Heil makes gas furnaces which work by burning gas, typically propane or natural gas, to heat air in a heat exchanger. Once the furnace heats the air, it is spread throughout the home through a forced-air heating distribution system.
Furnaces like those manufactured by Heil typically have a pilot light in the combustion chamber that always remains lit due to a steady but small flow of gas. When the thermostat detects that the temperature in the home has dropped below the minimum, gas flows into the combustion chamber and ignites, and the blower, the device that pushes air through ducts and into living spaces, turns on.
Heil produces furnaces with single-stage, two-stage and modulating operation. In a single-stage furnace, the heat is either on or off, while a two-stage furnace has high and low heat settings.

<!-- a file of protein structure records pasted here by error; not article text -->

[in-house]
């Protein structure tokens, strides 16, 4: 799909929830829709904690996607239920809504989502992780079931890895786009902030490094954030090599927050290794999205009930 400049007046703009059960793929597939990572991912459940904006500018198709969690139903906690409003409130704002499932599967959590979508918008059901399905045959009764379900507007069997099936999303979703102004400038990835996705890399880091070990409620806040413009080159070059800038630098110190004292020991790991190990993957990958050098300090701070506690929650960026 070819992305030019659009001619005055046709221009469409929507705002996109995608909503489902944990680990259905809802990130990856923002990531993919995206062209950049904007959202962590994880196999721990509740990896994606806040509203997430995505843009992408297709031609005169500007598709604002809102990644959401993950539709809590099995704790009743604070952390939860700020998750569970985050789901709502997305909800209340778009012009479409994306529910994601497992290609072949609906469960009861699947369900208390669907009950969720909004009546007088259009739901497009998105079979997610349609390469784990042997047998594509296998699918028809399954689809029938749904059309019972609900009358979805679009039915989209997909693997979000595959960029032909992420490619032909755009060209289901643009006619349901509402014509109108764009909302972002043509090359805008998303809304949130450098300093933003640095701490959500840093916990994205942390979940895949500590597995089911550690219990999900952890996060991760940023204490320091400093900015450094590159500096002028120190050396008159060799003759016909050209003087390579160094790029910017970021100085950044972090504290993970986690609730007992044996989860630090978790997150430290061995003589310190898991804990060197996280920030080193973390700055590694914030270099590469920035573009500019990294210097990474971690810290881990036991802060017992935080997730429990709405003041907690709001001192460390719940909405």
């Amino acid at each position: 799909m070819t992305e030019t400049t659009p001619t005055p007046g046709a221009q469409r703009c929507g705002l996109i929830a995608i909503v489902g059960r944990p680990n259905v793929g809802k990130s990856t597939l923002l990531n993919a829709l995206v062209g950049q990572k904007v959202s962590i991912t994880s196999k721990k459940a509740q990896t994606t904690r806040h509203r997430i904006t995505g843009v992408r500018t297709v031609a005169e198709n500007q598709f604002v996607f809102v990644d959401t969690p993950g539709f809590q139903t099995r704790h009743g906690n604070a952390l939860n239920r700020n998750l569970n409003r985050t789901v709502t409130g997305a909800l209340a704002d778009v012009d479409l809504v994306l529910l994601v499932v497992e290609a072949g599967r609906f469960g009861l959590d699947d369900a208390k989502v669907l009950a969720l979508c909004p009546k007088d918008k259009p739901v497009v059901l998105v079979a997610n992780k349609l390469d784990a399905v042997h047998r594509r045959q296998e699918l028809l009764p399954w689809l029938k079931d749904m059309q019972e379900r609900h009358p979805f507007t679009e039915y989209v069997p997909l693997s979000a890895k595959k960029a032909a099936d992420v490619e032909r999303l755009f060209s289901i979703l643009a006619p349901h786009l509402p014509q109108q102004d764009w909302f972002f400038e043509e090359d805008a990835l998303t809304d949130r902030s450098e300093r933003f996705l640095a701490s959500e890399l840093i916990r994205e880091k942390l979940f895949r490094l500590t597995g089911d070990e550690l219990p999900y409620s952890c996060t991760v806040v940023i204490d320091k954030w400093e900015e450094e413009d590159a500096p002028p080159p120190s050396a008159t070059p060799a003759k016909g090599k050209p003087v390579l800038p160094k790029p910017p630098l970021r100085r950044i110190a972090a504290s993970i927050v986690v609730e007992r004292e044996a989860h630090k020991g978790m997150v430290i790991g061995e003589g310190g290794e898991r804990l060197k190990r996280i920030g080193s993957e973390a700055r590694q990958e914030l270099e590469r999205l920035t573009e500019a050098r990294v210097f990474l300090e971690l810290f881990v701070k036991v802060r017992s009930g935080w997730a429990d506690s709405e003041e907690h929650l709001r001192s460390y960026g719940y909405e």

Two-stage operation is more energy-efficient because it allows the furnace to respond incrementally to heat needs. Modulating operation is even more efficient. In this design, the furnace has numerous heating stages and runs nearly constantly during cold months. This has the added bonus of circulating air through the furnace's air filter constantly, leaving the home with cleaner air. Additionally, some Heil models have variable speed blower motors, which also improve efficiency.